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Major steps made in Sudan, S Sudan talks

19 December 2012, 17:18

Addis Ababa - The African Union on Tuesday announced major steps had been made in the ongoing peace talks between Sudan and South Sudan over contentious issues that have been dogging the two countries since the south seceded from the north in 2011.

"The two parties have agreed on all of the various steps that are required in order to implement the existing agreements," AU mediator Thabo Mbeki said in a statement at the end of yet another round of talks that ended with no concrete resolutions.

Among the issues agreed on was the creation of a demilitarised border zone with both countries agreeing on the exact location of previously contentious borders in a demilitarised zone.

"In the view of our panel, they have actually taken a major step forward with regard to addressing issues of security between the two countries," Mbeki said.

Progress on the new agreements will be discussed at another meeting planned for next month.

"We agreed on a new meeting on January 13. We will see what the results will be at that time and also discuss any other concerns that may arise," Sudan's Defence Minister Abdel-Rahim Mohamed Hussein said.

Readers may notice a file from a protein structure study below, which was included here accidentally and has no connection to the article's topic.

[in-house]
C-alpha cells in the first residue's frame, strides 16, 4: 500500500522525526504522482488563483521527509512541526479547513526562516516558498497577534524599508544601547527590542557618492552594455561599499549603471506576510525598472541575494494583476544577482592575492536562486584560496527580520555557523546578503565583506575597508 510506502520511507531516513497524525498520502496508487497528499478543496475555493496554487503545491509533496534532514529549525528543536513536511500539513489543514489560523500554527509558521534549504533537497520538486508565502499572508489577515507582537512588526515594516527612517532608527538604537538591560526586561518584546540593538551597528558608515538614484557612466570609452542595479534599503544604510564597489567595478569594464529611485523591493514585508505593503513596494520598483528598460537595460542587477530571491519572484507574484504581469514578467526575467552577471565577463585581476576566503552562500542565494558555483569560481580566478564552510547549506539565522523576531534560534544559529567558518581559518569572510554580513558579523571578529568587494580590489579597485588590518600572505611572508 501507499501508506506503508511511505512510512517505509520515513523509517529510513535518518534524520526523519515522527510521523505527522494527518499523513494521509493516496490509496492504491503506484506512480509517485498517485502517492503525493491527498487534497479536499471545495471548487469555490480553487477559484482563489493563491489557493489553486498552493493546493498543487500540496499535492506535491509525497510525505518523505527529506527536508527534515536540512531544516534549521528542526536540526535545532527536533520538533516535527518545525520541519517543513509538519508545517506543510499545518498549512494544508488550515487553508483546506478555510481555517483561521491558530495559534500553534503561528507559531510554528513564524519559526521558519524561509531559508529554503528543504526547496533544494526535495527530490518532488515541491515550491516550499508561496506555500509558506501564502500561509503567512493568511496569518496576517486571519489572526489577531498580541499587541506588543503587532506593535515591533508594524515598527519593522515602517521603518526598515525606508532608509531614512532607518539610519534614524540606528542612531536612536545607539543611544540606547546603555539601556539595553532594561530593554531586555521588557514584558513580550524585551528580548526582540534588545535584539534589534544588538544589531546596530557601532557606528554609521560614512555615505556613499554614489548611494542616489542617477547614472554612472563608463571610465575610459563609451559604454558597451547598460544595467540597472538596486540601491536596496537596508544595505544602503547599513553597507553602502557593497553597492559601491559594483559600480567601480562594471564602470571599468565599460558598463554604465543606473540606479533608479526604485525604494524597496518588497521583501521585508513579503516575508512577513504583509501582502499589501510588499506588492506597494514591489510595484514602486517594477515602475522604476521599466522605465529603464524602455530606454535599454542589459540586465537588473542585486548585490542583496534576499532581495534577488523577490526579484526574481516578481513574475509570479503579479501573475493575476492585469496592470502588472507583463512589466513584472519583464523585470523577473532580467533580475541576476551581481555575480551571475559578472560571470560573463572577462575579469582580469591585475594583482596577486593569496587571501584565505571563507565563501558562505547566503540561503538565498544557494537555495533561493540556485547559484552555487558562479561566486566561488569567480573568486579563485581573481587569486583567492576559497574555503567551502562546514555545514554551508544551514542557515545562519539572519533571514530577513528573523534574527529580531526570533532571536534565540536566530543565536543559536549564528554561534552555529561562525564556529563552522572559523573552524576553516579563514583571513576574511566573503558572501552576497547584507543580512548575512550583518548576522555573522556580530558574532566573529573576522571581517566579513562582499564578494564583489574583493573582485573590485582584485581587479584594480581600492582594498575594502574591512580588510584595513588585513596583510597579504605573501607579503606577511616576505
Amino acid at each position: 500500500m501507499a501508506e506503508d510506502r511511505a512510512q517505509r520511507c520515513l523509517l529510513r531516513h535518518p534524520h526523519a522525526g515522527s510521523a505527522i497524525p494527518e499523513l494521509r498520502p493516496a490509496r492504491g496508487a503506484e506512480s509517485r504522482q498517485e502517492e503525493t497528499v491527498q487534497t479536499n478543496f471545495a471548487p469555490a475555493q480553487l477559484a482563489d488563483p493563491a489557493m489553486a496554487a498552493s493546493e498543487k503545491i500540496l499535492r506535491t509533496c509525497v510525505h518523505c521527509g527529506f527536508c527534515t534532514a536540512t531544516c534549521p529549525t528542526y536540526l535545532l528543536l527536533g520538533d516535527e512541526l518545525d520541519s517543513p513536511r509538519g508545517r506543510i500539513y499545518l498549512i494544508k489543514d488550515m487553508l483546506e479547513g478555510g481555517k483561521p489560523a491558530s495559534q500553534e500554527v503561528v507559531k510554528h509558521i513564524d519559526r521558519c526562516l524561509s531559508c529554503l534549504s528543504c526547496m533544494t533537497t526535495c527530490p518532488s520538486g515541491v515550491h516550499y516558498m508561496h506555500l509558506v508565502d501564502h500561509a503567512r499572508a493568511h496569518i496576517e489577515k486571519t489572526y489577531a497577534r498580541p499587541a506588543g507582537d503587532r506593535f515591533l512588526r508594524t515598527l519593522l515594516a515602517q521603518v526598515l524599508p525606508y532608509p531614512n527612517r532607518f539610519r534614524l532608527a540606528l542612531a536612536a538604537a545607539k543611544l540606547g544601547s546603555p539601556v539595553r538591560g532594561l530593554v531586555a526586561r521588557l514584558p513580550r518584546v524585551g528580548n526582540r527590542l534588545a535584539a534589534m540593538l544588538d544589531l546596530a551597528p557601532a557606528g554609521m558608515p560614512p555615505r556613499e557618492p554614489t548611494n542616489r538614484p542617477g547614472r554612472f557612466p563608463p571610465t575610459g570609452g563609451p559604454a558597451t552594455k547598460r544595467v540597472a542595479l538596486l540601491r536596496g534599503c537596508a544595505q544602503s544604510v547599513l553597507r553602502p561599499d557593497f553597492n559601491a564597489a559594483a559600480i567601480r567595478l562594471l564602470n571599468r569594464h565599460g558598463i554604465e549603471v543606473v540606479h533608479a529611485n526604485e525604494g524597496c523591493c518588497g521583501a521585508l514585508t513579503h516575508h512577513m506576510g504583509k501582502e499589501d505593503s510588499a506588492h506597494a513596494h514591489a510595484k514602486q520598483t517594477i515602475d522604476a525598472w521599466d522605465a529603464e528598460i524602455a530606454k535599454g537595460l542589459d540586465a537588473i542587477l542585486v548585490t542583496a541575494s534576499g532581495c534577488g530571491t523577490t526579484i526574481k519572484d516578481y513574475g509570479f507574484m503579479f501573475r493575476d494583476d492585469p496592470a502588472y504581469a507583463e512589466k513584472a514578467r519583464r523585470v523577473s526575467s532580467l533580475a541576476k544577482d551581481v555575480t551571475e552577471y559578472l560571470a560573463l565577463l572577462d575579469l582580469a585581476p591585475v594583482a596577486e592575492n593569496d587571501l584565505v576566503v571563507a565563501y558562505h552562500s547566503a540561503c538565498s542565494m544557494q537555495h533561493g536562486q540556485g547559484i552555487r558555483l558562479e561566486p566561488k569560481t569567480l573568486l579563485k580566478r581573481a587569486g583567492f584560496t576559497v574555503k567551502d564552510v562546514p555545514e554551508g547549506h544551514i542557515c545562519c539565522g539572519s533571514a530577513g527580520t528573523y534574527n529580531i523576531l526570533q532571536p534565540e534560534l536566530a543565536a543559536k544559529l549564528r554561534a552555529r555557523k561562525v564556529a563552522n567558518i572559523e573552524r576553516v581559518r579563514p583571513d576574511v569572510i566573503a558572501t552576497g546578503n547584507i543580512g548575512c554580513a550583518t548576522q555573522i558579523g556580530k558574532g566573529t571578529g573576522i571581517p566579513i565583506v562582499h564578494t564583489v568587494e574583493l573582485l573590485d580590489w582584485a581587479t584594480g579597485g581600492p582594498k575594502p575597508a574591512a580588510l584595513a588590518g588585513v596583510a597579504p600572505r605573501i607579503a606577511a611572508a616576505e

The AU's Peace and Security Council had given the two countries until 5 December to settle the final status of oil-producing Abyei, which Sudanese troops occupied for a year until May.

Urgent negotiations

But no talks took place by the deadline and the council called for "urgent negotiations" between the two countries.

In October, the AU security body decided that if Juba and Khartoum could not settle the Abyei issue themselves, they would be bound by an AU proposal for a referendum in October next year on whether the territory joins Sudan or South Sudan.

Sudanese troops withdrew from the territory in May after a year-long occupation that sent more than 100 000 people fleeing towards South Sudan.

The area is now controlled by Ethiopian UN peacekeepers.

Under the proposal made by AU mediators, the referendum would give members of the Dinka, a dominant South Sudanese tribe who live in the Abyei area, the right to vote along with Sudanese with "permanent abode".

The nomadic Arab Misseriya tribe, who regularly graze their animals and move through Abyei, have objected to the plan.



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